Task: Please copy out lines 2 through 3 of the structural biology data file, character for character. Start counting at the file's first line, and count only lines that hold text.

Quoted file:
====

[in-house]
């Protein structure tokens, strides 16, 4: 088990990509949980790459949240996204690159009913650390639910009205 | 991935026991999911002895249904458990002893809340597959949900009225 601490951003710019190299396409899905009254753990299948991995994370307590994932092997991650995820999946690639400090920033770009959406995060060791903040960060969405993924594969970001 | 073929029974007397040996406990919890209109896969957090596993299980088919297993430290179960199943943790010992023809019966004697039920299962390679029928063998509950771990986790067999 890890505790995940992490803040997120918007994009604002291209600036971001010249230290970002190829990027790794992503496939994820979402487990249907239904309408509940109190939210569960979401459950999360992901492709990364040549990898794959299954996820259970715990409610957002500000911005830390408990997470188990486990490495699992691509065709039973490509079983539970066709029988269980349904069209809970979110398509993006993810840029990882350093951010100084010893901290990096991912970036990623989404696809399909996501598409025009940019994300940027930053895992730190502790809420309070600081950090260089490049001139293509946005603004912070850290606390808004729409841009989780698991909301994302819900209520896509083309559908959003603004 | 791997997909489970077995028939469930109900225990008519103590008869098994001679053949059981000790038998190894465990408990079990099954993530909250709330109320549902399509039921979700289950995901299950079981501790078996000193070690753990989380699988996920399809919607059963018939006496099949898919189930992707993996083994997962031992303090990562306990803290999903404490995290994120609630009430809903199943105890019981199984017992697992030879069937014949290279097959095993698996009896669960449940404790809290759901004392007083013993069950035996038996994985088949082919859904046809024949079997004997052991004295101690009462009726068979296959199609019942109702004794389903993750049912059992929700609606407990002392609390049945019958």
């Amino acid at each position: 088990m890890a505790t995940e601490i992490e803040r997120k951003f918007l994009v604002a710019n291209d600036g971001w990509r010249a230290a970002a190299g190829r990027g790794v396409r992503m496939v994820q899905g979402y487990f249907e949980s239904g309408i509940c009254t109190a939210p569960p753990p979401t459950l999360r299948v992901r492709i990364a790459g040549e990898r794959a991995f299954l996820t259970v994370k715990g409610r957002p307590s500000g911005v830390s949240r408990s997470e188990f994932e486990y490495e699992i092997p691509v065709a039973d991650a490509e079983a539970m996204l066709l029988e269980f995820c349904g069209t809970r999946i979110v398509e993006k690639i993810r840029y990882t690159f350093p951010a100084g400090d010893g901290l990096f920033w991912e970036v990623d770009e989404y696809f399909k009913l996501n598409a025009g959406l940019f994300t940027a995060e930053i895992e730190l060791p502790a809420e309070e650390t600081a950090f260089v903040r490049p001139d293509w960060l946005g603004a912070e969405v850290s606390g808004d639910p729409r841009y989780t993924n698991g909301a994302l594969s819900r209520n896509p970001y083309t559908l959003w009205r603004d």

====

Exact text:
């Protein structure tokens, strides 16, 4: 088990990509949980790459949240996204690159009913650390639910009205 | 991935026991999911002895249904458990002893809340597959949900009225 601490951003710019190299396409899905009254753990299948991995994370307590994932092997991650995820999946690639400090920033770009959406995060060791903040960060969405993924594969970001 | 073929029974007397040996406990919890209109896969957090596993299980088919297993430290179960199943943790010992023809019966004697039920299962390679029928063998509950771990986790067999 890890505790995940992490803040997120918007994009604002291209600036971001010249230290970002190829990027790794992503496939994820979402487990249907239904309408509940109190939210569960979401459950999360992901492709990364040549990898794959299954996820259970715990409610957002500000911005830390408990997470188990486990490495699992691509065709039973490509079983539970066709029988269980349904069209809970979110398509993006993810840029990882350093951010100084010893901290990096991912970036990623989404696809399909996501598409025009940019994300940027930053895992730190502790809420309070600081950090260089490049001139293509946005603004912070850290606390808004729409841009989780698991909301994302819900209520896509083309559908959003603004 | 791997997909489970077995028939469930109900225990008519103590008869098994001679053949059981000790038998190894465990408990079990099954993530909250709330109320549902399509039921979700289950995901299950079981501790078996000193070690753990989380699988996920399809919607059963018939006496099949898919189930992707993996083994997962031992303090990562306990803290999903404490995290994120609630009430809903199943105890019981199984017992697992030879069937014949290279097959095993698996009896669960449940404790809290759901004392007083013993069950035996038996994985088949082919859904046809024949079997004997052991004295101690009462009726068979296959199609019942109702004794389903993750049912059992929700609606407990002392609390049945019958």
């Amino acid at each position: 088990m890890a505790t995940e601490i992490e803040r997120k951003f918007l994009v604002a710019n291209d600036g971001w990509r010249a230290a970002a190299g190829r990027g790794v396409r992503m496939v994820q899905g979402y487990f249907e949980s239904g309408i509940c009254t109190a939210p569960p753990p979401t459950l999360r299948v992901r492709i990364a790459g040549e990898r794959a991995f299954l996820t259970v994370k715990g409610r957002p307590s500000g911005v830390s949240r408990s997470e188990f994932e486990y490495e699992i092997p691509v065709a039973d991650a490509e079983a539970m996204l066709l029988e269980f995820c349904g069209t809970r999946i979110v398509e993006k690639i993810r840029y990882t690159f350093p951010a100084g400090d010893g901290l990096f920033w991912e970036v990623d770009e989404y696809f399909k009913l996501n598409a025009g959406l940019f994300t940027a995060e930053i895992e730190l060791p502790a809420e309070e650390t600081a950090f260089v903040r490049p001139d293509w960060l946005g603004a912070e969405v850290s606390g808004d639910p729409r841009y989780t993924n698991g909301a994302l594969s819900r209520n896509p970001y083309t559908l959003w009205r603004d």